What, really, do I have to lose? I mean, except for my dignity?

Advice, encouragement, sympathy, loud guffaws: I'll take whatever you have to offer.

Wednesday, June 11, 2014

Giving It Your Best--and Then a Bit More

My mom and dad, in the mid-eighties. Handsome, yes?
With Father's Day approaching, I've been thinking a lot about my dad, who died at the far too young age of fifty-three. Here's my favorite Denny Stanfa story, which both my sisters remember experiencing, too:

Dad: Squeeze my hand. As hard as you can.

Me: (squeezing tight)

Dad: You're squeezing hard, right? Now, squeeze a bit harder. As tight as possible.

Me: (squeezing harder)

Dad: OK, now squeeze even a bit more.

Me: (squeezing, squeezing, squeezing)

Dad: Are you squeezing as hard as you can?

Me: (gasping) Yes, yes, as hard as I can.

Dad: (nodding) OK. Now, I want you to squeeze harder yet.

And, somehow, I managed to do just that.

This is why my sisters and I learned to never give up in most anything in our lives. My dad taught us that even when we thought we were giving something our all, we could always, always try a bit harder.

He may have been been gone for twenty-four years, but his life lessons live on. Thank you, Dad. xo

What's the best lesson one of your parents ever taught you?  Who in your life is gone and is missed the most? Could you have tried harder, that one time, before you gave up?

Saturday, June 7, 2014

Catching a Buzz

As I pried open a box of bees to install into a hive, I hesitated. I tried to recall the last time I was stung. Maybe thirty years ago? I don't remember the episode clearly, but I know it was fully unpleasant. Yet, I was certain it was nowhere near the pain I'd endure if something went awry now, as 10,000 bees swarmed in front of me.


Although I was a newbee keeper and carefully coached through the ordeal by an experienced keeper, Christian Kuhl, I was outfitted like a pro. Thanks to another local reader, John Curtis, I was covered by a slightly snug bee-keeper suit (the diet resumes next week) and a helmet with face netting. It was a fabulous look. I resembled a Star Wars Stormtrooper--only minus that stoic courage.

Were these the drones I was looking for? I flinched and blinked twice. No, apparently, I was only looking for trouble.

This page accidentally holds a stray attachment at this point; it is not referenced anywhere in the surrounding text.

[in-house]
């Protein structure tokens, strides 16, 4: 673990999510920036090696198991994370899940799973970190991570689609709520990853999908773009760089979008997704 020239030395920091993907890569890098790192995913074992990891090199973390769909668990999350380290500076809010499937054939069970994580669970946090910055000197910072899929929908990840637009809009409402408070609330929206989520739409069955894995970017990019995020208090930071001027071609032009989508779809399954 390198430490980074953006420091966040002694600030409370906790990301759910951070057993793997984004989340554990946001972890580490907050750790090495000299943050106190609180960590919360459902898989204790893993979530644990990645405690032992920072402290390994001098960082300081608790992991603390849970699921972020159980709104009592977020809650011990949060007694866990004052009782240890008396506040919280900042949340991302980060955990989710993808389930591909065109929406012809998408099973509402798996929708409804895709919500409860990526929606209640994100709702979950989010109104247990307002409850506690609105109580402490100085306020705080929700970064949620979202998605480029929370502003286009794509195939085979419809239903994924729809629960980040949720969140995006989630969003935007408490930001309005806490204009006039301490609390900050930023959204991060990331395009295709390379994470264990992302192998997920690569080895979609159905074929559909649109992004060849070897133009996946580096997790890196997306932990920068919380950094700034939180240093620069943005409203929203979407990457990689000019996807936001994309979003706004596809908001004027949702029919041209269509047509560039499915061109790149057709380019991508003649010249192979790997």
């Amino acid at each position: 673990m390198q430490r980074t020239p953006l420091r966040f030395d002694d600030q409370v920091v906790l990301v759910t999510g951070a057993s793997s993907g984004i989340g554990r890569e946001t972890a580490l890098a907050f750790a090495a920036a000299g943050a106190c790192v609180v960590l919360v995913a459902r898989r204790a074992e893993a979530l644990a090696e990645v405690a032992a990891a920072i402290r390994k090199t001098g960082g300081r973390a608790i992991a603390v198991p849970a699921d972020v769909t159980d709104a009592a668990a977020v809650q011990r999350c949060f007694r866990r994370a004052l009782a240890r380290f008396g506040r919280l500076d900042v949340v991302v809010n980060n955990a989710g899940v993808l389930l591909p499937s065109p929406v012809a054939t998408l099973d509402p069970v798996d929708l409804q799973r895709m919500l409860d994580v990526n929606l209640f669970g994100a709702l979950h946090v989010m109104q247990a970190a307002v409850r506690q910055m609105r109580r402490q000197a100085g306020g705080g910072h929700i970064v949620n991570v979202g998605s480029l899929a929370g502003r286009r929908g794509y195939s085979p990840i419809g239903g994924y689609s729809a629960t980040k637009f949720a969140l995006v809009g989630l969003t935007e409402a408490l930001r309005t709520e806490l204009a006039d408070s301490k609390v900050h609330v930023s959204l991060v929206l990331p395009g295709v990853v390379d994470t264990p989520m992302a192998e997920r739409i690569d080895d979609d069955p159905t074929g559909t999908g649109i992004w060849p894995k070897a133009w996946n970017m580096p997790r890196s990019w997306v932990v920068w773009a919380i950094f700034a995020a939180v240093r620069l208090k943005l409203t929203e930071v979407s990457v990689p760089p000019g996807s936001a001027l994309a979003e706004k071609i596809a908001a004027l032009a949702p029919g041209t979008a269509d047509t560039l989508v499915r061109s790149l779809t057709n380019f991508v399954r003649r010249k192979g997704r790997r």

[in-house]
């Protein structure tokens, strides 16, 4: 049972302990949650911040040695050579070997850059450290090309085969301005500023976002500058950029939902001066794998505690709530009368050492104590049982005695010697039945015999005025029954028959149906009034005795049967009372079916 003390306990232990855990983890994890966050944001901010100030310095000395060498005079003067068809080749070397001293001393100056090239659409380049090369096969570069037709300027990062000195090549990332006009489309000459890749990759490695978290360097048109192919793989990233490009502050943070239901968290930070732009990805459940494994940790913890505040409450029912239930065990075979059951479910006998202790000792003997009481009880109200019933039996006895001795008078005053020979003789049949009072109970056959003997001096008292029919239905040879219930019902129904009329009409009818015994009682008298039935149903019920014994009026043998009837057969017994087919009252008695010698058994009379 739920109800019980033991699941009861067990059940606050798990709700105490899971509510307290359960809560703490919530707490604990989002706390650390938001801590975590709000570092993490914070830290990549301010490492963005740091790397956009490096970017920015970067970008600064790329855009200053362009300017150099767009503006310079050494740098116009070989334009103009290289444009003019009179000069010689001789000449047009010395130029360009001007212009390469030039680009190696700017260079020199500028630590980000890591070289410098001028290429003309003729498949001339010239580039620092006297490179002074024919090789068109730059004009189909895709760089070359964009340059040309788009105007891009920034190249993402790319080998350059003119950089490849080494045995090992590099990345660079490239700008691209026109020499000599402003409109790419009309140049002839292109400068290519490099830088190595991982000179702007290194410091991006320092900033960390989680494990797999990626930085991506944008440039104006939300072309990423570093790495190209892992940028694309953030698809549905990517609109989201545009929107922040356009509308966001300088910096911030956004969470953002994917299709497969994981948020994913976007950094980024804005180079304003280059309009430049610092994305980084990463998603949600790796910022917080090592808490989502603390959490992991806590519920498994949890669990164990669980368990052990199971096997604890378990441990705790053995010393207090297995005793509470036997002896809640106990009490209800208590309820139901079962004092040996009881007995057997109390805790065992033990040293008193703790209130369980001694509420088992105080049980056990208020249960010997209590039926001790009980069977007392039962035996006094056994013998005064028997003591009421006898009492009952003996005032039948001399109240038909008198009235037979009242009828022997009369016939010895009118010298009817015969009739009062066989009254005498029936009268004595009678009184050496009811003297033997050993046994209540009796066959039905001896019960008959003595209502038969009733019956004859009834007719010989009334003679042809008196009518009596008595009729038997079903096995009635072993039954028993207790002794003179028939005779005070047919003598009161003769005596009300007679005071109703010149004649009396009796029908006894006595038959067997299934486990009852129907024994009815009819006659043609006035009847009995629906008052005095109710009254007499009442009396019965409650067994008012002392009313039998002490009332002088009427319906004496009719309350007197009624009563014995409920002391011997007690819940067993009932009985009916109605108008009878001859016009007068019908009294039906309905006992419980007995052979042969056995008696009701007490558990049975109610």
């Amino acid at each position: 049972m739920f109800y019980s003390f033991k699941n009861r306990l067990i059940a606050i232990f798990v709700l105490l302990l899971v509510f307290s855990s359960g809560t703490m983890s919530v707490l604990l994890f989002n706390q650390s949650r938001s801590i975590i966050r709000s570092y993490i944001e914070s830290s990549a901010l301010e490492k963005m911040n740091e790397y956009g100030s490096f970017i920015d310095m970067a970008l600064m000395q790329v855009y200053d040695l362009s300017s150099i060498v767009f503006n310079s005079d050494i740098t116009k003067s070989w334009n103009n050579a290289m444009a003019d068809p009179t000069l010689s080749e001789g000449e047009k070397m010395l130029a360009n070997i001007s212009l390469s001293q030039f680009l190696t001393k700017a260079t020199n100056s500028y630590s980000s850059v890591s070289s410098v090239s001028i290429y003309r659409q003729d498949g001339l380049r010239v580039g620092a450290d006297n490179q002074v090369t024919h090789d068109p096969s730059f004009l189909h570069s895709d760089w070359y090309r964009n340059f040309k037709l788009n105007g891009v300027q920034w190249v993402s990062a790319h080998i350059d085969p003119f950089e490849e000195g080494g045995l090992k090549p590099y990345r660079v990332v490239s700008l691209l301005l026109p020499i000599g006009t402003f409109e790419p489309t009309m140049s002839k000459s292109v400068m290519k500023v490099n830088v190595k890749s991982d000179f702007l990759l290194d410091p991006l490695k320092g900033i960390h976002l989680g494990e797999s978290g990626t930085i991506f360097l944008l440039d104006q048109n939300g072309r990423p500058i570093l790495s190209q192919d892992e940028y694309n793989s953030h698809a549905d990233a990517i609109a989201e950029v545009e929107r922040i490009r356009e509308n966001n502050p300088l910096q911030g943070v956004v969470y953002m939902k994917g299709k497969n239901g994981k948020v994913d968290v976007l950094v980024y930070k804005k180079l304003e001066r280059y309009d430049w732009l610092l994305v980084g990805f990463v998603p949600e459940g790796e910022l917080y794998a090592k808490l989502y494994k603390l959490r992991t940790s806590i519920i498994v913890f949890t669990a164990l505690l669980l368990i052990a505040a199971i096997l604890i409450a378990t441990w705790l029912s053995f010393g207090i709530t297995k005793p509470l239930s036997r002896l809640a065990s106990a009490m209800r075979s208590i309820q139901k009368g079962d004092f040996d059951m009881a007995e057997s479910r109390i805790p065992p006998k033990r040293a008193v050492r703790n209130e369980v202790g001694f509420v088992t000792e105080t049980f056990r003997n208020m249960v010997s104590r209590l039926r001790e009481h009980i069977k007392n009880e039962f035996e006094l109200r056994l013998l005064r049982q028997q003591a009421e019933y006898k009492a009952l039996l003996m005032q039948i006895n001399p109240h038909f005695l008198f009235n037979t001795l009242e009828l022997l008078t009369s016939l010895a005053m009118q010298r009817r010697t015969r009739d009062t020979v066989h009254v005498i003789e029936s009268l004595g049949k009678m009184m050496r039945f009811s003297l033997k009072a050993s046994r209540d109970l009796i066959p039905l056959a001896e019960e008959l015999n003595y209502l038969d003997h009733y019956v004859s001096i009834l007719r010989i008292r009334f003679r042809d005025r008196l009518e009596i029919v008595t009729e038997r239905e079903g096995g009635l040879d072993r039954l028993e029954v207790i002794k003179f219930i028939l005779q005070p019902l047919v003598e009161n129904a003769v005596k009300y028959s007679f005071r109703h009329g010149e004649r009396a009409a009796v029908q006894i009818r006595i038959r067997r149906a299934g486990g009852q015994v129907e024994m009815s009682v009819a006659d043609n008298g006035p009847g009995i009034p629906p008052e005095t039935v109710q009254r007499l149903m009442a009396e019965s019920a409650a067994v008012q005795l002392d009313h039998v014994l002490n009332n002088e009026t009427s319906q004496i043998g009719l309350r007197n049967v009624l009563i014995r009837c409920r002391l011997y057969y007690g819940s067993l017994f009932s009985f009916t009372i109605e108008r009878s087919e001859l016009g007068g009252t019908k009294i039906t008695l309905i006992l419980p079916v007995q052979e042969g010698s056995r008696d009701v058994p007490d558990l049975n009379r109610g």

But between the suit, a bit of smoke (sadly, not THAT kind of smoke), and some sugar water sprayed on the bees to help render many of them temporarily flightless, I managed my task successfully. After forty-five minutes, I escaped with only one--nearly painless--sting on my ankle (I failed to wear socks), which I didn't even notice until I left. And my EpiPen proved unnecessary.

The experience was so fool-proof, it almost felt like cheating. I vowed that next time, like Christian, I'd bravely attempt this with no protective suit or gloves. My friend Marion, who'd once been stung by a swarm of bees and trembled this afternoon as she took photos from about fifty yards away, made no such promise.

My biggest disappointments were accidentally smashing one bee and learning that all these little creatures--my tiny new friends--would die in about five weeks. *sigh* Such is the sorry cycle of life for a busy bee.

I gained a whole new understanding of and appreciation for bees. As I pulled off my bee suit and climbed into my car--holy hell, did I breathe out a huge sigh of relief.

And, it appeared I was more a Jedi than a Stormtrooper. Because---although it had failed me through so many of my 52/52 ventures--on this particular day, the Force was strong with me.

To bee or not to bee? When's the last time you faced one--or 10,000--of your fears? What's the buzz; tell me what's a happening?

Tuesday, May 27, 2014

Scared to Live, Scared to Die

This post is outside my usual 52/52 Project material. And, I generally don't post sad stuff, preferring to go for the laugh or the simply thought-provoking. But in looking through some old high school mementos tonight, I came across this poem written by an old classmate, back in the late seventies. I encouraged him to let me publish it in our school newspaper, but I never read into it what I truly should have. Several weeks later, he committed suicide.

It punched me in the stomach when I discovered it tonight. I so wish teens back then would have been trained to look for suicidal signs from their friends.

"I'm scared to live
I'm scared to die
I just survive
By staying high.
Reality is what
I must face
To stay a part
Of this human race.
My mind is gone
but not my heart
For to live
Is where I must start.
I am dead
My feelings shot
But I thank God
For what I've got.
I have my friends
A family too,
They all wonder
What to do.
They do not know
What my problem could be
They're not blind
But they still can't see.

My only problem is me."

I'm so sorry, Ted, that we didn't truly know you and didn't understand.

Reach out, people, to those who might need you.

Thursday, May 22, 2014

Of Errors and Absurdities

As I come closer to completing my list of 52 new life adventures, I can honestly say I don't regret undertaking any of them.

A few had the best possible outcomes:
  • The eight total strangers I invited to my "stranger party" have become true friends, and we now get together on a monthly basis.
  • I still can't believe my great fortune that my unscheduled first available flight out of the airport--amidst a never-ending Midwest winter--took me to Fort Myers, Florida.